Maia B.'s Reviews > Northanger Abbey

Northanger Abbey by Jane Austen
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It's not Jane Austen's best. (That's why I only gave it 4 stars.) Catherine is hopelessly naive, and Henry Tilney laughs at everyone. But it's hard to resist Catherine's innocence and her appeal, and even the superior Henry has redeeming characteristics.

In this book Jane has created two of her most awful characters ever: John and Isabella Thorpe. Of all the horrible people (Willoughby, Wickham, Henry Crawford, and William Elliot, the Villainous Quartet; Elizabeth Elliot; Lady Catherine; Lucy Steele) in the oeuvre, John Thorpe ties with Mrs. Norris for the title of Hands-Down Most Appalling, and Thorpe is the Austen man who I'd least like to marry. He's vulgar, stupid, rude, a liar, and a fool; I simply cannot stand him.

Catherine is very likable, even though she is really rather dumb. Thorpe hints broadly at their marrying, and she is off in the clouds: "Did you ever hear the old song 'going to one wedding brings on another'? And then, you know, we may try the truth of this same old song." "May we? But I never sing. Well, I wish you a good journey." She doesn't get it.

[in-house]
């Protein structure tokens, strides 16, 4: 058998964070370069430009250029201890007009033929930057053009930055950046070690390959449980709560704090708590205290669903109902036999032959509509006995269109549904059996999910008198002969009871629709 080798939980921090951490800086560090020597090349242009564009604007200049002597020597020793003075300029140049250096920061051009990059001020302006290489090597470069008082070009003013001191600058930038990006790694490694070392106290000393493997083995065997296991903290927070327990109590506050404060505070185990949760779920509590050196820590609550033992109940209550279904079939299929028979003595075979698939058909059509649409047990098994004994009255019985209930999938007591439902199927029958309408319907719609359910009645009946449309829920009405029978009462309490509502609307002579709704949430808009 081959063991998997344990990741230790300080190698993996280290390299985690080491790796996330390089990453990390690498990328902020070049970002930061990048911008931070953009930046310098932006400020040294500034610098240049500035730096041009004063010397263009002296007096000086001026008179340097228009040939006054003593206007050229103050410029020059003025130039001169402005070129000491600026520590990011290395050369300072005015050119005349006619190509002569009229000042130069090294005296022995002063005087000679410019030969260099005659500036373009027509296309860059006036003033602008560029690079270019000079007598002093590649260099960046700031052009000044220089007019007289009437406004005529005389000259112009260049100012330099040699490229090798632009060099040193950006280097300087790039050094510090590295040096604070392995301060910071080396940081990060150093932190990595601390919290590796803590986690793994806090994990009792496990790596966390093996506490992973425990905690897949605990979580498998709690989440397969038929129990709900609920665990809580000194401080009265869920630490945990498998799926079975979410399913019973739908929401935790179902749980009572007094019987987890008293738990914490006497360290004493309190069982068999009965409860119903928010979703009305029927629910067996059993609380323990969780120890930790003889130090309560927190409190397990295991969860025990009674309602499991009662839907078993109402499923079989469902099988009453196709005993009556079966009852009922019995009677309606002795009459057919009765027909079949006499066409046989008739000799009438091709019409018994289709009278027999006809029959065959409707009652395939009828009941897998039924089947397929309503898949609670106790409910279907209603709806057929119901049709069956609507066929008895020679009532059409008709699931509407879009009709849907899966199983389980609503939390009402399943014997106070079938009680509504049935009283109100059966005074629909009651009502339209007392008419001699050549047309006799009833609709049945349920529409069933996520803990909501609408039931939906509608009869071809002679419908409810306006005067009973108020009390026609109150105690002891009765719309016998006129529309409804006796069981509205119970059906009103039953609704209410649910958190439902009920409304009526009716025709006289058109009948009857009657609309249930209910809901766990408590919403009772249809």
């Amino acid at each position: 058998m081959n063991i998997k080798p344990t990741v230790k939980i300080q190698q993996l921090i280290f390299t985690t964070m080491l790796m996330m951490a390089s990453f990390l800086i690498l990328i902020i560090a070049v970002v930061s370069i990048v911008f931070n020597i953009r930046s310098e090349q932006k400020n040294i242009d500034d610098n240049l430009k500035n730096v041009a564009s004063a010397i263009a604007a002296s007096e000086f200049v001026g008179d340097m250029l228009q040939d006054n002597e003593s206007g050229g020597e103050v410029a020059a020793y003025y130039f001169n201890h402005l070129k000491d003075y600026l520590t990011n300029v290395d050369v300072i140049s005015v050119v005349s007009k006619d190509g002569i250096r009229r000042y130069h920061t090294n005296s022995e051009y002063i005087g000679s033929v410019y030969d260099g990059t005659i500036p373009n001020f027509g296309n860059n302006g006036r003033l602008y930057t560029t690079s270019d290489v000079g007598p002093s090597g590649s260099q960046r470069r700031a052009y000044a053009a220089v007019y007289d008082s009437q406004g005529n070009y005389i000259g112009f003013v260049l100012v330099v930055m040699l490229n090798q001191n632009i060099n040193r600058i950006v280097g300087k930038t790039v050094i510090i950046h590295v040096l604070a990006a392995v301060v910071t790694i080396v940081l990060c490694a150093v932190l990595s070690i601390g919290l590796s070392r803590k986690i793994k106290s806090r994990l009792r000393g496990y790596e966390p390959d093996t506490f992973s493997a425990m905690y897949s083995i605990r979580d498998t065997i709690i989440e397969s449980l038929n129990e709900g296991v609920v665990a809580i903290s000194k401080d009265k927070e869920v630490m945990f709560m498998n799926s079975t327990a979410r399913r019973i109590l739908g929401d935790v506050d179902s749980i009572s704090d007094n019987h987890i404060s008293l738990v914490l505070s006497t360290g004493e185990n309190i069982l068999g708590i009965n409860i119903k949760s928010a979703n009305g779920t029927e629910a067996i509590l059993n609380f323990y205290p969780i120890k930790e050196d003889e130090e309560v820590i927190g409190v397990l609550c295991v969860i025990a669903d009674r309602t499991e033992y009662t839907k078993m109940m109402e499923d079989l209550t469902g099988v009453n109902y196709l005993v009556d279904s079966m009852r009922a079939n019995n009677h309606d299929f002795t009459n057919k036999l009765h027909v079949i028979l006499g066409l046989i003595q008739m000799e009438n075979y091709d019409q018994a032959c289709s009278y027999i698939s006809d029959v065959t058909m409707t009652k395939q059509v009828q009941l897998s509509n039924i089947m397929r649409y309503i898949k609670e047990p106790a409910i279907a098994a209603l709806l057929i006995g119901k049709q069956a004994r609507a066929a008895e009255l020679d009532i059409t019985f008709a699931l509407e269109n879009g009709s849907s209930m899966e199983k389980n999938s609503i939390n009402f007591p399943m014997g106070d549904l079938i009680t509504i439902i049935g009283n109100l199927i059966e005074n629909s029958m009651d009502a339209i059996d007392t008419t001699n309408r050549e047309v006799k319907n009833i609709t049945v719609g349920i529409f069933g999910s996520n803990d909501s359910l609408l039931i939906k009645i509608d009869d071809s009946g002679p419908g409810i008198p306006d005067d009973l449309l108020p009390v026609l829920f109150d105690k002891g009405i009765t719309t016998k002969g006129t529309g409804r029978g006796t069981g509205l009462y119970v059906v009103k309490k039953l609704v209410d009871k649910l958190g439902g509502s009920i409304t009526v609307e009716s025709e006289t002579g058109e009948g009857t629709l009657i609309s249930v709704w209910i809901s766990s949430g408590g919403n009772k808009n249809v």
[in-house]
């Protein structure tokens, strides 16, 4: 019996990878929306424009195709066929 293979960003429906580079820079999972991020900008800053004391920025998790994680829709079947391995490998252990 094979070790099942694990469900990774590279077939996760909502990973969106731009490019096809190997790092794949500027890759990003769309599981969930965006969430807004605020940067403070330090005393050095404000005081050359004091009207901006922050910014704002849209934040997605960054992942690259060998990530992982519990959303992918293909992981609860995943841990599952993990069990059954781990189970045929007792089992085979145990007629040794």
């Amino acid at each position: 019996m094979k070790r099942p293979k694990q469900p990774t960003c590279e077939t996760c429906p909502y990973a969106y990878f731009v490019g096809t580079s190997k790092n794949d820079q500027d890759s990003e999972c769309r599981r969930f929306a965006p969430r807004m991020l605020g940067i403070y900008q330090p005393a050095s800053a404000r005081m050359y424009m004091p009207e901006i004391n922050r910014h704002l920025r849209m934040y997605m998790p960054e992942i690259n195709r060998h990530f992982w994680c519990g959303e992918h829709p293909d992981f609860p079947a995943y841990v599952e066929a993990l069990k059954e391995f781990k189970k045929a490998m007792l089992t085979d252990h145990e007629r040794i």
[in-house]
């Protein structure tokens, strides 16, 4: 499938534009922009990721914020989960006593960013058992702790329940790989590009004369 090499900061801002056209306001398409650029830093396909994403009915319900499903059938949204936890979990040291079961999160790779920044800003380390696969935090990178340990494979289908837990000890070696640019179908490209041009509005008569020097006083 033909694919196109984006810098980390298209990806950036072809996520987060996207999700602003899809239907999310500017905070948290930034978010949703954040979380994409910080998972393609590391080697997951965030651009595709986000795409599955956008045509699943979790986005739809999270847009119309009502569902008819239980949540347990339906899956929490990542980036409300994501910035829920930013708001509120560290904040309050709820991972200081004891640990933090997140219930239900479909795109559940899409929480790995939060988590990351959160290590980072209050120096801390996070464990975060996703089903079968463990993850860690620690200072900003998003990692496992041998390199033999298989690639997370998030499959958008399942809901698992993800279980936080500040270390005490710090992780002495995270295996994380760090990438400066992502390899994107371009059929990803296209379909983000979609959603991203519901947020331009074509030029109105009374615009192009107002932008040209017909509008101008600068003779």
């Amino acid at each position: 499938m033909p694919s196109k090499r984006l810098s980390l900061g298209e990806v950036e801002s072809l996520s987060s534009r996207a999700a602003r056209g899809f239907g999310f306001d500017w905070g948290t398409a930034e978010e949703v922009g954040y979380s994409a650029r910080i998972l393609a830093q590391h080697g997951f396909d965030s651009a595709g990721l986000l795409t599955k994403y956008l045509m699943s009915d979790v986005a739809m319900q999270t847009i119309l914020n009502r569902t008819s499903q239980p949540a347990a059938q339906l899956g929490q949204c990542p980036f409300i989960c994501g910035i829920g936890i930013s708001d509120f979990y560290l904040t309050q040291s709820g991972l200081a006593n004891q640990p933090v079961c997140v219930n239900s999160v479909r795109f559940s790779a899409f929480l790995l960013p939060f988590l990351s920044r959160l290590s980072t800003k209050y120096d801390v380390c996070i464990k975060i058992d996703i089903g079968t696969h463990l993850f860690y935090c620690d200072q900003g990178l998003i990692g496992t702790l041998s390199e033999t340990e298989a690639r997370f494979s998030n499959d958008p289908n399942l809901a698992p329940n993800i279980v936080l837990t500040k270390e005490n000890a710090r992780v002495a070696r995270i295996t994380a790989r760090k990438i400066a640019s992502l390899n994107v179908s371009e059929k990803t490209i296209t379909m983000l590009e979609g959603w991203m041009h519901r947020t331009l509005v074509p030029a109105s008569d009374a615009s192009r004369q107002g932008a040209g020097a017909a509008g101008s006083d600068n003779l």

She's adorable nonetheless - imaginative (sometimes overly so), excited, young, innocent, eager to please and be pleased. It's fun to read about someone so utterly nice; she doesn't leap to easy conclusions or try to control the lives of people around her. She's fun and kind and she loves Henry.

Much of the book is a satire on the then-popular Gothic novel, which must be one of the silliest inventions ever. It's quite funny, if you know the type of novel. It's not hard to pick up the pattern. Once you do, it is a perfect skewering of the ridiculous; Austen liked Gothic novels, but clearly she understood how absurd they were.

This is also the shortest Austen. But when we leave Catherine and Henry on the altar it's hard to feel a little dissatisfied. Maybe Catherine's innocence will end up jarring on Henry's nerves, and his way of laughing at the world will annoy her.

Or maybe we should leave it in Jane Austen's hands.

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